Legal Malpractice

We have received many phone calls from people interested in pursuing a legal malpractice case against their attorneys. Here are the most common questions and answers:

How do I prove legal malpractice?

A legal malpractice case in New York requires:

  • an attorney-client relationship,
  • an attorney’s negligence in the handling of a client matter, and
  • the attorney’s negligence proximately caused the client to incur actual and ascertainable damages.

I can prove each element of legal malpractice. Should I bring a case?

Not necessarily. Legal malpractice cases are very expensive to prosecute, as attorneys ordinarily dig in and fight, and insurance companies are usually content to let the litigation proceed for a long time (often up to trial and occasionally beyond trial) before offering a fair settlement. There must be a lot of money at stake before embarking on a legal malpractice case.

While there are no hard and fast rules, I would ordinarily caution against bringing a legal malpractice case unless there were damages well into the six figures.

Another potential problem to understand before bringing a legal malpractice case is the fact that many attorneys lack professional liability insurance. These are often the same attorneys who make themselves “judgment proof” by putting their assets in a spouse’s name or making other perfectly legal maneuvers. Most verdicts are meaningless without financial recovery, so the availability of insurance or other means of recovery should be considered as early as possible.

My attorney made several mistakes during the representation. How can I tell whether or not the mistakes constitute professional negligence?

Not every perceived mistake will support a legal malpractice case. Lawyers are duty-bound to exercise the competence and diligence that is normally exercised by attorneys in similar circumstances. Lawyers are entitled, however, to a certain amount of judgmental deference, meaning that strategic decisions that look like mistakes only with the benefit of hindsight will not support a legal malpractice case.

The clearest legal malpractice cases are ones where the attorney has failed to undertake a clear duty, such as missing a statute of limitations or court deadline. Legal malpractice becomes much more difficult to prove where the attorney can justify his actions as being strategic in nature.

What are my legal malpractice damages?

Generally speaking, a plaintiff must show that he or she would be in a different financial position if the legal malpractice had not taken place. Non-financial damages like pain and suffering are not recoverable. The measure of damages is the difference between (1) where the plaintiff should be had the legal malpractice not occurred, and (2) where the plaintiff is as a result of the malpractice. Where the underlying legal matter was a litigation, this means that the plaintiff must not only prove malpractice, but also that the result of the litigation would have been different if the attorney had not committed legal malpractice. Therefore, the legal malpractice plaintiff often must prove two cases: the legal malpractice case and the underlying case. This is one of the reasons why legal malpractice cases are typically expensive and difficult to prove.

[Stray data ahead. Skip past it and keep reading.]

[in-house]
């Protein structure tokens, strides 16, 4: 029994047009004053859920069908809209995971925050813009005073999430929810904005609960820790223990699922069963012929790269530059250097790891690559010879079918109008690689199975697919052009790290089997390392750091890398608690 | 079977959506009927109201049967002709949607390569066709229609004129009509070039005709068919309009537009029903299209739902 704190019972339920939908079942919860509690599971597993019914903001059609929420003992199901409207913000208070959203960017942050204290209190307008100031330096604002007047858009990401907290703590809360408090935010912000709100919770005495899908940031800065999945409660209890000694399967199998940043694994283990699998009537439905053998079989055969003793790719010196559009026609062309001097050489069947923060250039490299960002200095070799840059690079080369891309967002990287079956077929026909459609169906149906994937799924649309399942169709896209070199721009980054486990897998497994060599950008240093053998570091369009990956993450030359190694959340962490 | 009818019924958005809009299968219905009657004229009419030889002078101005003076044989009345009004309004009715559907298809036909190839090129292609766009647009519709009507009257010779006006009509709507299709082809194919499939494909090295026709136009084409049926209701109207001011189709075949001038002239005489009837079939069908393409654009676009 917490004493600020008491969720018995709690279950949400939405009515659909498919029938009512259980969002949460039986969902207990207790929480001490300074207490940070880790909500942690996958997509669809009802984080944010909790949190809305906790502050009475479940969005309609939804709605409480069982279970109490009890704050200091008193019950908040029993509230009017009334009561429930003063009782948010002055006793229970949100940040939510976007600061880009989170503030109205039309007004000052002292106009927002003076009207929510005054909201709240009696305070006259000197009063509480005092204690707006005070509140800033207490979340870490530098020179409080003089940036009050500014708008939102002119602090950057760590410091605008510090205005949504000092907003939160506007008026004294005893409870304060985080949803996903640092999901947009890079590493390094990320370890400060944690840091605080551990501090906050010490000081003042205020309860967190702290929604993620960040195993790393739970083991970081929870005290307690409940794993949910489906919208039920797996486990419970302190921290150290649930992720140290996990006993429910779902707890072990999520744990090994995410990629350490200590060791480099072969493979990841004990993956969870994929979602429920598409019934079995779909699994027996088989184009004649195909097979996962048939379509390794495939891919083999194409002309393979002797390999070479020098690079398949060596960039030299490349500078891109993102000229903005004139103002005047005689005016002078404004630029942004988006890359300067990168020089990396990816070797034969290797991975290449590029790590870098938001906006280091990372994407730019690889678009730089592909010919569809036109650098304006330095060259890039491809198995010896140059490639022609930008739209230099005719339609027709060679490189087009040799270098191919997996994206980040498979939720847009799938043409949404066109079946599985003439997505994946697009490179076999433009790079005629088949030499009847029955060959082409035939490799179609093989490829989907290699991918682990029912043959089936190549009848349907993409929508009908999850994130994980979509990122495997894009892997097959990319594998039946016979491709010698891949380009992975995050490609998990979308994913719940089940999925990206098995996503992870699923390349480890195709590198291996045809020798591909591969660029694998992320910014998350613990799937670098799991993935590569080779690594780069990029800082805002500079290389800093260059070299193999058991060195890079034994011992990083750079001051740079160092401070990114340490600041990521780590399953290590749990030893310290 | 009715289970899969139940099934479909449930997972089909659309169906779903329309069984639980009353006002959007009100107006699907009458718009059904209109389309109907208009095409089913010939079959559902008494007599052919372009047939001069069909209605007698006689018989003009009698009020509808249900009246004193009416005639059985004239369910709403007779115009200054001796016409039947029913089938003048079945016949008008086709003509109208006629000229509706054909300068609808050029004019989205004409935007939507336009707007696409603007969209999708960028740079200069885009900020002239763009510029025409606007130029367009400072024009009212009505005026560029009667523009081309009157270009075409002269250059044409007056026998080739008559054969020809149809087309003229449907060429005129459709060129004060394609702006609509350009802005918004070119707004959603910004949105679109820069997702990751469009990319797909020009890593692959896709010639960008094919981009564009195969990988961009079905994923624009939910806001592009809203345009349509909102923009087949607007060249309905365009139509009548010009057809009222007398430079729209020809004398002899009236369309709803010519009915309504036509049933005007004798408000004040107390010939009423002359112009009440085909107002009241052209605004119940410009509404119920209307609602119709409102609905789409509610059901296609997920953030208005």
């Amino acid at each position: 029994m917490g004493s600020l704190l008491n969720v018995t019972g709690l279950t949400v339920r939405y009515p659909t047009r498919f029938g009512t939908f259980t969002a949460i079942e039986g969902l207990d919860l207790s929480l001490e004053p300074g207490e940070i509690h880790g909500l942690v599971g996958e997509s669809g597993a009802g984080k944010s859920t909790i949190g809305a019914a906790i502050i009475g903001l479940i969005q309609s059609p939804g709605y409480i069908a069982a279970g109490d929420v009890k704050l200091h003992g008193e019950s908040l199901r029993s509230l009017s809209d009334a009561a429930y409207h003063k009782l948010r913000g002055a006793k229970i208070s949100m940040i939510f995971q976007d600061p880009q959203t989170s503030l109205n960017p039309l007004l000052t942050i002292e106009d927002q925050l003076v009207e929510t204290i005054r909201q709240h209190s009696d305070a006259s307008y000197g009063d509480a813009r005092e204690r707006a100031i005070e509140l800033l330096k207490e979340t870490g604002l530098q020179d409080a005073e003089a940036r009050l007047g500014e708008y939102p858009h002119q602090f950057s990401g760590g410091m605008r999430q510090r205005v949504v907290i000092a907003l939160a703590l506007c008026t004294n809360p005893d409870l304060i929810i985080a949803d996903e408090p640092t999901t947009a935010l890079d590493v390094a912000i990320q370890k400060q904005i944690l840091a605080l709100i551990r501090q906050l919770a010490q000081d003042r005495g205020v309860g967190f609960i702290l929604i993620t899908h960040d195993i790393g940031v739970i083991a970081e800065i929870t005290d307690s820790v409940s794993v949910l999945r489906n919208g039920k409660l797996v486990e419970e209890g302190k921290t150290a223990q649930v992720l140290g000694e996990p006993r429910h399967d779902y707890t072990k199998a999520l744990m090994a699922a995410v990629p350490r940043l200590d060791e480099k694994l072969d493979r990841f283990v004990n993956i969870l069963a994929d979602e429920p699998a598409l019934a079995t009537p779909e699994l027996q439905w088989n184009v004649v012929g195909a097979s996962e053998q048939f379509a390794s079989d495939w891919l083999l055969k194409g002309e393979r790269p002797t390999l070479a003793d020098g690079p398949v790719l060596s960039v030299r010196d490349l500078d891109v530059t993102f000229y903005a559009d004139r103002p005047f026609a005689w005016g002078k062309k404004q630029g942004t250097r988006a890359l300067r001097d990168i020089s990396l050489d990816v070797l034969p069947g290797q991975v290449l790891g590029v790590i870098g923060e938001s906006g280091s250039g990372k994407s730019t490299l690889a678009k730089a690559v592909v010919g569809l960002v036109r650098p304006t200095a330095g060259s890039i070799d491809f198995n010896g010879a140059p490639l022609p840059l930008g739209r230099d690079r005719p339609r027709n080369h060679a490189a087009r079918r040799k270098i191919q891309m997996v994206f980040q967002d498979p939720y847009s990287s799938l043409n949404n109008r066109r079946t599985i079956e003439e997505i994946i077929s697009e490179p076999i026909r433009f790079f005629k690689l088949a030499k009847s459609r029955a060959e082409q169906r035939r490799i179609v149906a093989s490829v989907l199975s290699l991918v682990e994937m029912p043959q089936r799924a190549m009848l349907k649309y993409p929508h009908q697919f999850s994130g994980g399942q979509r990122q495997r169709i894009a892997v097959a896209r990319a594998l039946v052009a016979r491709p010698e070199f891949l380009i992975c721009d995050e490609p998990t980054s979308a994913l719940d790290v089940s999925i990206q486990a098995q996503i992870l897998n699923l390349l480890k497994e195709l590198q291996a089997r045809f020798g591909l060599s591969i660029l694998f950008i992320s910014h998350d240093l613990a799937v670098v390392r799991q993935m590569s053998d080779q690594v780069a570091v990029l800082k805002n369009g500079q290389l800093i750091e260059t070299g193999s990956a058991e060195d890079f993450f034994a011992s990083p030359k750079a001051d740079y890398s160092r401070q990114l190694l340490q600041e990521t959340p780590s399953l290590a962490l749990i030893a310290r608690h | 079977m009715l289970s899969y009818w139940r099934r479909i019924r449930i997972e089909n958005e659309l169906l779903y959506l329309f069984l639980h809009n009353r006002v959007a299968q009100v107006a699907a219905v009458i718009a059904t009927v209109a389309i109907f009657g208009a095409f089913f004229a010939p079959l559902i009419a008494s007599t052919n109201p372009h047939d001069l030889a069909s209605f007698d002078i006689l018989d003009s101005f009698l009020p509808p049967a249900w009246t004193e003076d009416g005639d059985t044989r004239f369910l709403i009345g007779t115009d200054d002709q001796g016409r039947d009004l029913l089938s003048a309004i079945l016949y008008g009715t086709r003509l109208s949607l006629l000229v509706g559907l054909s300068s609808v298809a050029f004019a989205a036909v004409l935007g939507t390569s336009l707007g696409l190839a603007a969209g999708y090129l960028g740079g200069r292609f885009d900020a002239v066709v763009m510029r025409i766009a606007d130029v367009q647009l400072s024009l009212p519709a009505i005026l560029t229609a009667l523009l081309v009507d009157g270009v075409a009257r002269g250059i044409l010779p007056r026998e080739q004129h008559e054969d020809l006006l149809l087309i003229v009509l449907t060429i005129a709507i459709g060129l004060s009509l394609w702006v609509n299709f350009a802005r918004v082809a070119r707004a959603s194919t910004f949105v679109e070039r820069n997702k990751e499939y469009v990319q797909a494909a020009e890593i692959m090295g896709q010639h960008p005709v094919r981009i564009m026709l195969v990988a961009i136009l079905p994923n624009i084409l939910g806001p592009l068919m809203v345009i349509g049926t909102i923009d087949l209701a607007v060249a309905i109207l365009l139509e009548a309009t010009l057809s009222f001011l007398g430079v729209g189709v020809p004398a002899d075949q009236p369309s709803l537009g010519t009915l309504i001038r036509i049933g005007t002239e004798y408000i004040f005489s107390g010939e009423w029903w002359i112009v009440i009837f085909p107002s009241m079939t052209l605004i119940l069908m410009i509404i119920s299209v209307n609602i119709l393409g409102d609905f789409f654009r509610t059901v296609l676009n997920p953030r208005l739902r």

My lawyer stopped returning my phone calls (or e-mails). Does this constitute legal malpractice?

No. While attorneys are ethically bound to communicate with clients and keep clients abreast of important developments, a simple failure to keep in touch will not support a legal malpractice case, unless the lack of communication actually causes a client to suffer damage. If your complaint about your attorney is primarily about lack of communication, you may be entitled to a partial refund for fees paid, and you may want to consider filing an ethical complaint with the appropriate disciplinary committee.

My lawyer has overbilled me. Do I have a legal malpractice case?

Not necessarily. Lawyers can and often do overbill their clients while exercising proper care in the performance of their duties in the underlying case. Some attorneys overbill clients by spending excessive amounts of time on each and every conceivable issue. Legal malpractice usually arises from the opposite problem, which is neglect. Occasionally, a lawyer will manage to both overbill their client and commit legal malpractice.

I have filed a complaint with the disciplinary committee. Should I wait until my complaint is processed before bringing my legal malpractice case?

Absolutely not! The disciplinary committees do valuable work, but most of them will not consider the merits of a legal malpractice case. Nor can they provide you with a penny of recovery. If you have a potential legal malpractice case, consult with an attorney as soon as possible to make sure that you file your case well in advance of the expiration of any applicable statutes of limitation.

I am interested in contacting your firm about a potential legal malpractice case. Is there any cost to me?

An initial phone consultation to discuss the possibility of representation is free. The purpose of any such consultation is to determine whether or not we can work together in pursuing your case. We provide no legal advice in such phone calls. We charge a flat fee payable in advance for an in-person office consultation.

How does your firm charge for services?

We offer hourly rates — presently $450 an hour — for Mr. Abrams’ time, with lower rates for other individuals, if any, who work on the case. We also offer lower hourly rates combined with a partial contingency where the case appears to be strong, and where:

  1. the amount of damages are over $500,000;
  2. the defendants have professional liability insurance or other reachable assets; and
  3. the client prefers a partial contingency arrangement with reduced hourly rates or is unable to pursue the case on an hourly basis